Denis Moynihan

A star’s trek to space obscures deadly desert treks below

"Star Trek" was in the news this week, as actor William Shatner, who played "Captain Kirk" in the classic 1960s TV program, blasted into space at the age of 90 as one of billionaire Jeff Bezos' latest Blue Origin space tourists. In this remote region of west Texas, mere miles from Bezos' gilded launch pad, a trek of another kind takes place every day, as migrants, many fleeing violence, the climate crisis and poverty attempt the difficult journey from Mexico to the U.S. While the spacecraft lifted its privileged passengers aloft, lost lives littered the Chihuahuan Desert floor far below. Travel by foot under the blazing hot sun is difficult through the sand, rock and cacti, made harder by the militarized enforcement of the broken U.S. immigration system.

Thousands of migrants have died attempting this journey. Armando Alejo Hernandez was last heard from in early May. Armando's disappearance in the desert has been addressed in this column before, also with a reference to the Blue Origin space facility in nearby Van Horn, Texas. In July, the heat of the desert was at its deadliest, and Jeff Bezos was locked in what has been dubbed "the billionaire's space race" with Richard Branson, who flew with a small crew aboard his own spaceship to achieve a few minutes of suborbital weightlessness.

Their brief trips received international acclaim. If only the media scrum would linger, and focus their cameras on the more perilous journeys of these earthbound desert travelers.

Armando spent a decade in the United States, working and building a family, with two sons who were U.S. citizens by birth. Armando, though, never obtained legal documentation, and was deported in 2016. His older son, Derek, speaking on the Democracy Now! news hour, described the genesis of Armando's fateful trip last May:

"Not having him around was tough on me, because I grew up, pretty much my whole childhood…all the time with my dad," Derek explained. "So, we were on the phone one day, and I asked him if he could come back, because I just wanted him around… I didn't get to see him for four years."

Alexis Corona was in a small group of migrants traveling north with Armando. He recently told Telemundo TV, "Armando said he couldn't walk anymore, and he wanted to see if he could be rescued…From where he stayed, maybe eight or nine miles ahead, the
rest of us were caught by immigration agents. We explained where Armando was, that he couldn't walk anymore, that he didn't have enough water or food. The reaction was, 'Well, if he stayed behind, he'll just have to stay there.'"

Derek was communicating with his father at that time. Armando sent
recorded voice messages to his son, describing his clothing, that he had no water and felt he couldn't go on. He sent a photo with a building high on a mountain in front of him. The photo clearly shows a U.S. government radar installation, placing Armando along the southern slope of Eagle Peak, in Hudspeth County, not far from El Paso.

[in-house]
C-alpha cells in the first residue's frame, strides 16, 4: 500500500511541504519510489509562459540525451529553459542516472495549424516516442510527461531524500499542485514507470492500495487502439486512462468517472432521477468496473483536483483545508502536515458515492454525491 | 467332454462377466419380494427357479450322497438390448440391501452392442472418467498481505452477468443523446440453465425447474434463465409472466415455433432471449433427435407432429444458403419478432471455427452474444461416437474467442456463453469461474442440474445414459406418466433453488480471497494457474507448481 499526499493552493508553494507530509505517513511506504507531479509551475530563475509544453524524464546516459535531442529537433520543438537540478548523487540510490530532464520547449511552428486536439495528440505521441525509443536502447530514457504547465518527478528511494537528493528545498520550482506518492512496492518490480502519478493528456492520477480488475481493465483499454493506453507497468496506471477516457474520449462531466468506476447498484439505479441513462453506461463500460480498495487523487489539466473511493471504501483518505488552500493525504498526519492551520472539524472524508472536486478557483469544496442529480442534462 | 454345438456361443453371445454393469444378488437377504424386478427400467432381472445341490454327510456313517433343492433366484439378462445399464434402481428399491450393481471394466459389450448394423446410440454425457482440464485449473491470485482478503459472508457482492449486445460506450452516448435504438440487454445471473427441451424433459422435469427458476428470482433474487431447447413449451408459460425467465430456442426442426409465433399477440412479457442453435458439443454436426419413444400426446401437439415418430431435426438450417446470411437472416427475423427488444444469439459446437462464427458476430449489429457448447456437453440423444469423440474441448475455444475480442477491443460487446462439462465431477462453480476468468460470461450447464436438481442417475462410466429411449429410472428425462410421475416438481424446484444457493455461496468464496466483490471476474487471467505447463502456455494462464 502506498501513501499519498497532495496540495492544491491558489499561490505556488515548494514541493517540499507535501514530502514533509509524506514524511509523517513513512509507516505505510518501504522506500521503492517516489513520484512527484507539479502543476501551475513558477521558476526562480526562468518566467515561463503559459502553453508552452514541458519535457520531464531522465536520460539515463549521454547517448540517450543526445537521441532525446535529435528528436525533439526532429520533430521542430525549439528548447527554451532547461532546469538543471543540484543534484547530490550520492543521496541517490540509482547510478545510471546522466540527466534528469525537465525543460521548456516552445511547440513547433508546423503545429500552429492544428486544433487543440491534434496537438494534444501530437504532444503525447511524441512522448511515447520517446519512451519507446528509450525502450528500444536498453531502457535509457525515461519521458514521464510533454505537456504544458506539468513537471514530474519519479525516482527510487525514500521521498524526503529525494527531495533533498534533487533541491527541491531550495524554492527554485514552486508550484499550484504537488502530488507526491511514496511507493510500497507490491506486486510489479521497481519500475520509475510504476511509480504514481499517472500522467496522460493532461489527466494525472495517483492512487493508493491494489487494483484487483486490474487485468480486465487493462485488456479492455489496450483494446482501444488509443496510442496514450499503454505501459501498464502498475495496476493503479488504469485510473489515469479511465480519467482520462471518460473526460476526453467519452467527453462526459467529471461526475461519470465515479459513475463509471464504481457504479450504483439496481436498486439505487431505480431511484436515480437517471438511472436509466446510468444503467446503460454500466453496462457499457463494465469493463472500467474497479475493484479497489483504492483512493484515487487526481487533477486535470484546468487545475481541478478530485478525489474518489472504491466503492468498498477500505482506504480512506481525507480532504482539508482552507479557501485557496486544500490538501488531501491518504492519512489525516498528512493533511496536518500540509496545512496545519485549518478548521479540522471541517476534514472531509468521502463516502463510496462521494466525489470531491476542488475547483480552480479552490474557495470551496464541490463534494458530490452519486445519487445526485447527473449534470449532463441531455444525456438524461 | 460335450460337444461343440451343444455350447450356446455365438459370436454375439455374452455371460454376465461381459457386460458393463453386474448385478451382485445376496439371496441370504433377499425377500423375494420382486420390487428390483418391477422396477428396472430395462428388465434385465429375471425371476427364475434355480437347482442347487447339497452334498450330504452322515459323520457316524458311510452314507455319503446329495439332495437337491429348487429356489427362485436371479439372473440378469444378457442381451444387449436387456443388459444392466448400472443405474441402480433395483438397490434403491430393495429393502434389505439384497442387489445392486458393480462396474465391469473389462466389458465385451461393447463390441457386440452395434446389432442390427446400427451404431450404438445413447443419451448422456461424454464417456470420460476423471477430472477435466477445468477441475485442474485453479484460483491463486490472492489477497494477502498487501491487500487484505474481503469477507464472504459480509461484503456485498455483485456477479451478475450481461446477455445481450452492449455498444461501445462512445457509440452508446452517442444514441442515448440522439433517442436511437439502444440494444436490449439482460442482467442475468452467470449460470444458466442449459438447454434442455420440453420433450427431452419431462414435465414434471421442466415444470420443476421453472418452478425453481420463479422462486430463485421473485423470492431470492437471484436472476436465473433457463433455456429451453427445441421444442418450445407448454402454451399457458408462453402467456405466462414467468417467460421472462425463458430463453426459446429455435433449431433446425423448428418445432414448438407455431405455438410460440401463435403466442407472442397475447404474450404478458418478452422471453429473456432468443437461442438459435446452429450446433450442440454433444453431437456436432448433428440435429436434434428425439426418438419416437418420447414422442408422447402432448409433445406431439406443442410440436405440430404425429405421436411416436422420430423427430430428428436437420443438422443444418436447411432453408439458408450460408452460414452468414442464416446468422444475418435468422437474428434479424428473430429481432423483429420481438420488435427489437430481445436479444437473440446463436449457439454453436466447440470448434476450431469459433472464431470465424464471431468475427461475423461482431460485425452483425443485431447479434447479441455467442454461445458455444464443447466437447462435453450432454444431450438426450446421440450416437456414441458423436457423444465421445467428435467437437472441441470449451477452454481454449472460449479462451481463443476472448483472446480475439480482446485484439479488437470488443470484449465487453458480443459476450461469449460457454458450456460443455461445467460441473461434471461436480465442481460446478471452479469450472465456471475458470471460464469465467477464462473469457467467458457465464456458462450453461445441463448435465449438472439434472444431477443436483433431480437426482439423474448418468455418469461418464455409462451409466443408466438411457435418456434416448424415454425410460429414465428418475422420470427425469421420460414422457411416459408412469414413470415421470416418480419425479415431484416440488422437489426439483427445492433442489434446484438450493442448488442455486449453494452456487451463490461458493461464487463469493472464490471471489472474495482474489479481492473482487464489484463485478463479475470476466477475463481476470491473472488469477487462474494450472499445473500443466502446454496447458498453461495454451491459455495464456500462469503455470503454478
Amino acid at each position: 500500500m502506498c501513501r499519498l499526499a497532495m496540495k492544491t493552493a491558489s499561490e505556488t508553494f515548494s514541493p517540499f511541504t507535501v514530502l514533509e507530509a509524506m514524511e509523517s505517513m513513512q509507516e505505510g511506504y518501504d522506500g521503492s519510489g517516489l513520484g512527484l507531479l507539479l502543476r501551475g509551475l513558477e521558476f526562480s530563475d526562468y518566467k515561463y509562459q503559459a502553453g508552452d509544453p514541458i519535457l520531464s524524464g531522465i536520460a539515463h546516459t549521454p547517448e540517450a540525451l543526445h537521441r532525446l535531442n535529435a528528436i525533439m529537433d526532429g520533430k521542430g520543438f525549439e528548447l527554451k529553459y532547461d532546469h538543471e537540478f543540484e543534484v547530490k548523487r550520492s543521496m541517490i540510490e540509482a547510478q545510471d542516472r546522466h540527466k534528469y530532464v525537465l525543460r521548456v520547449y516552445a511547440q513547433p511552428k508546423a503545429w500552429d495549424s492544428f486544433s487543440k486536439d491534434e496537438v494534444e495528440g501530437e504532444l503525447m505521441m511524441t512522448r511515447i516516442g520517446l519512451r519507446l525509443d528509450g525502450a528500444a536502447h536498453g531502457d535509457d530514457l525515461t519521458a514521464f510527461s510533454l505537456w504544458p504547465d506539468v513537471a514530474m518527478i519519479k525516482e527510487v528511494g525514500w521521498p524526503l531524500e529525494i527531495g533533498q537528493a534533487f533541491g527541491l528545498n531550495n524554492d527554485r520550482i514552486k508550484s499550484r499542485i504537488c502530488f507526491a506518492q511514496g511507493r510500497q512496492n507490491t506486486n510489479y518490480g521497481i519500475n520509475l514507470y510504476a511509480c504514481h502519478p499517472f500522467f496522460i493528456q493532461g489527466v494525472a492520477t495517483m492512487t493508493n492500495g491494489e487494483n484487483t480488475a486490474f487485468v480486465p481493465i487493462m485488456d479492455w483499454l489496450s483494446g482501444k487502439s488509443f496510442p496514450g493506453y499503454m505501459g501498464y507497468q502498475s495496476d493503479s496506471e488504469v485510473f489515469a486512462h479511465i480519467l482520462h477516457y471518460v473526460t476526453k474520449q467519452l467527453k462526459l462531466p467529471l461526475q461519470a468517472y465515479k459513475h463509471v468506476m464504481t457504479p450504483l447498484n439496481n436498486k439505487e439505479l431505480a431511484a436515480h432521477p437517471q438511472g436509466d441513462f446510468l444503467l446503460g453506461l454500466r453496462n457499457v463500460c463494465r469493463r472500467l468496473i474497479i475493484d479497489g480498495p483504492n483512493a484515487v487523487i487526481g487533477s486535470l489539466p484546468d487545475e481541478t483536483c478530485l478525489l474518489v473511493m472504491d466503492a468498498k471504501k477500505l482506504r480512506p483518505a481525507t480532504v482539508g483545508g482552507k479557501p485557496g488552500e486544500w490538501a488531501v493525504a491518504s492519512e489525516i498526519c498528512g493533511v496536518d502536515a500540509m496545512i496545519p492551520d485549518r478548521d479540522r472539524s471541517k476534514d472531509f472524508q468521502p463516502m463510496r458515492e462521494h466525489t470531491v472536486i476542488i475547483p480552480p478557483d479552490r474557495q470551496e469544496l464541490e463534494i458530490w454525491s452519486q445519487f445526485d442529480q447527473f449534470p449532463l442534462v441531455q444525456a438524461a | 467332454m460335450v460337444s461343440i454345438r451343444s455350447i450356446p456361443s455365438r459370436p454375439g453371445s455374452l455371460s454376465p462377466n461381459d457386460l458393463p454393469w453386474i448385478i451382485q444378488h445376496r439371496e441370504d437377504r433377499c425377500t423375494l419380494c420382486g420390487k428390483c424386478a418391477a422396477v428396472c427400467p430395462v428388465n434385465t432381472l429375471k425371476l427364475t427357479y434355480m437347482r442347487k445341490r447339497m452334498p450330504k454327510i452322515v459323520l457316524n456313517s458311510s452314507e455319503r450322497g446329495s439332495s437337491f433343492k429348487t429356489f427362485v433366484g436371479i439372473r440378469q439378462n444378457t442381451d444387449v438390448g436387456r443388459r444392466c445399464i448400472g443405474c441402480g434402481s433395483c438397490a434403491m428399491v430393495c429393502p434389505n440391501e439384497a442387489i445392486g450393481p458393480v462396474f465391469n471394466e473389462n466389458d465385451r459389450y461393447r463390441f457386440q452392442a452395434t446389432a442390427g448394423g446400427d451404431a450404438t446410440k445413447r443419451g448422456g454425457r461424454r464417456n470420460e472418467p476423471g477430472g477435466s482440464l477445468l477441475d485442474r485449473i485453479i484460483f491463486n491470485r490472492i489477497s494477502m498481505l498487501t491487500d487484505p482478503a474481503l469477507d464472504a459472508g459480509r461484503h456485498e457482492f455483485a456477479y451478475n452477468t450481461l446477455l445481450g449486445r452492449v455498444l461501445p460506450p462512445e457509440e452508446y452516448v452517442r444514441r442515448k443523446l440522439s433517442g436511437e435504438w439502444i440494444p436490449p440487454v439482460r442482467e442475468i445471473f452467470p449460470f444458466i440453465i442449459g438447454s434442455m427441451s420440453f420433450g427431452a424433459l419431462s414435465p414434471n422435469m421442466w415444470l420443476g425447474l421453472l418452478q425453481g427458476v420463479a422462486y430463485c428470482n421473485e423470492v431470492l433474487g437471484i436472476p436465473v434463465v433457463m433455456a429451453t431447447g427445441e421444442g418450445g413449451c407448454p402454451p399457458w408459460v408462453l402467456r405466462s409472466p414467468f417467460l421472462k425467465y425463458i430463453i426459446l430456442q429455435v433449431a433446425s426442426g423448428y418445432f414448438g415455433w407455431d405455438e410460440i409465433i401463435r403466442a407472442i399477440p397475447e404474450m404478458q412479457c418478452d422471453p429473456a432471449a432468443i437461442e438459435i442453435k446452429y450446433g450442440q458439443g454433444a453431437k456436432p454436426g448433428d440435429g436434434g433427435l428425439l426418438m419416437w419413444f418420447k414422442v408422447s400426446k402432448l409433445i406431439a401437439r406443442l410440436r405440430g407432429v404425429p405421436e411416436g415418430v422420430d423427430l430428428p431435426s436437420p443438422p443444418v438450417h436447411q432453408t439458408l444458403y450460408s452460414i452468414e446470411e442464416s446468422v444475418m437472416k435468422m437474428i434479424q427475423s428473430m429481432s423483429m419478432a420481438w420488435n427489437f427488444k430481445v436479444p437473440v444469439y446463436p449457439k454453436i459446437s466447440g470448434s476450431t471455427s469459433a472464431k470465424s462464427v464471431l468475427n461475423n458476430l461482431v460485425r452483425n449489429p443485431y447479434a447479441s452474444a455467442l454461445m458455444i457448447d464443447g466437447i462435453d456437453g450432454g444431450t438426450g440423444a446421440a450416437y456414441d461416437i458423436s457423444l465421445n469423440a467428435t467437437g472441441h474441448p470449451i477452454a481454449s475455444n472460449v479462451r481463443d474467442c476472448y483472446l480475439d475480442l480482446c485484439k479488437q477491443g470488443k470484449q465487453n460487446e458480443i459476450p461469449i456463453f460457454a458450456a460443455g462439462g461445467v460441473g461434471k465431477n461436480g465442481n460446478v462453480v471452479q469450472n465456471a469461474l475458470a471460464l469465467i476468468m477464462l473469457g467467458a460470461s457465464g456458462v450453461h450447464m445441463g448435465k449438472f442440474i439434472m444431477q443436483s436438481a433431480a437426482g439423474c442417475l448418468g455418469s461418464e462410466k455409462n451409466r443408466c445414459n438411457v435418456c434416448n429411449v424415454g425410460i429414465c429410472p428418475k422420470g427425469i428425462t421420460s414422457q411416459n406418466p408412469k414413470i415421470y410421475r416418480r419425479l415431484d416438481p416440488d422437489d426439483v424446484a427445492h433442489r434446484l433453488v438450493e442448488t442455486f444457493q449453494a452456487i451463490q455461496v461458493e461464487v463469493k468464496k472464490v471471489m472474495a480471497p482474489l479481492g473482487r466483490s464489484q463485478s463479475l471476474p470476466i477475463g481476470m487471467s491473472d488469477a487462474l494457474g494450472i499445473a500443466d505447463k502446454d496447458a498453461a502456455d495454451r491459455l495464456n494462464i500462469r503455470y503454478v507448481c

Border Patrol agent Alex Jara, interviewed for the documentary "Missing in Brooks County," admitted, "We don't call them people anymore. We call them 'bodies.' Because if you start calling them people, then it starts getting to you."

Brooks County is home to one of the inland Customs and Border Protection checkpoints, which drives migrants lacking documentation off of Brooks County's single main roadway and into the desert to avoid capture.

"The increase of migration has begun since the beginning of the Biden administration," Eddie Canales, the director of the South Texas Human Rights Center, based in Brooks County, said on Democracy Now! "I have families here, representatives from different countries right now, that are still searching for their missing loved ones… the number has increased. There have been 99 recoveries of bodies and skeletal remains in Brooks County alone this year."

Average temperatures in the desert are cooler at this time of year, but unguided travel through the harsh environment is still perilous. Many more will needlessly die. Immigrant rights activists are pressuring the White House and Congress to ensure that a pathway to citizenship for undocumented residents is included in the Build Back Better bill. The overall bill is being blocked by conservative Democratic Senators Joe Manchin of West Virginia and Kyrsten Sinema, of another border state, Arizona, home to the equally dangerous Sonoran Desert.

It is fine to gaze heavenward, to reach for the stars, inspired by the green-card-holding, Canadian actor William Shatner. But the crises that engulf us now will not be solved by spaceshots, but by people pulling together here on earth, with feet firmly planted on the ground.

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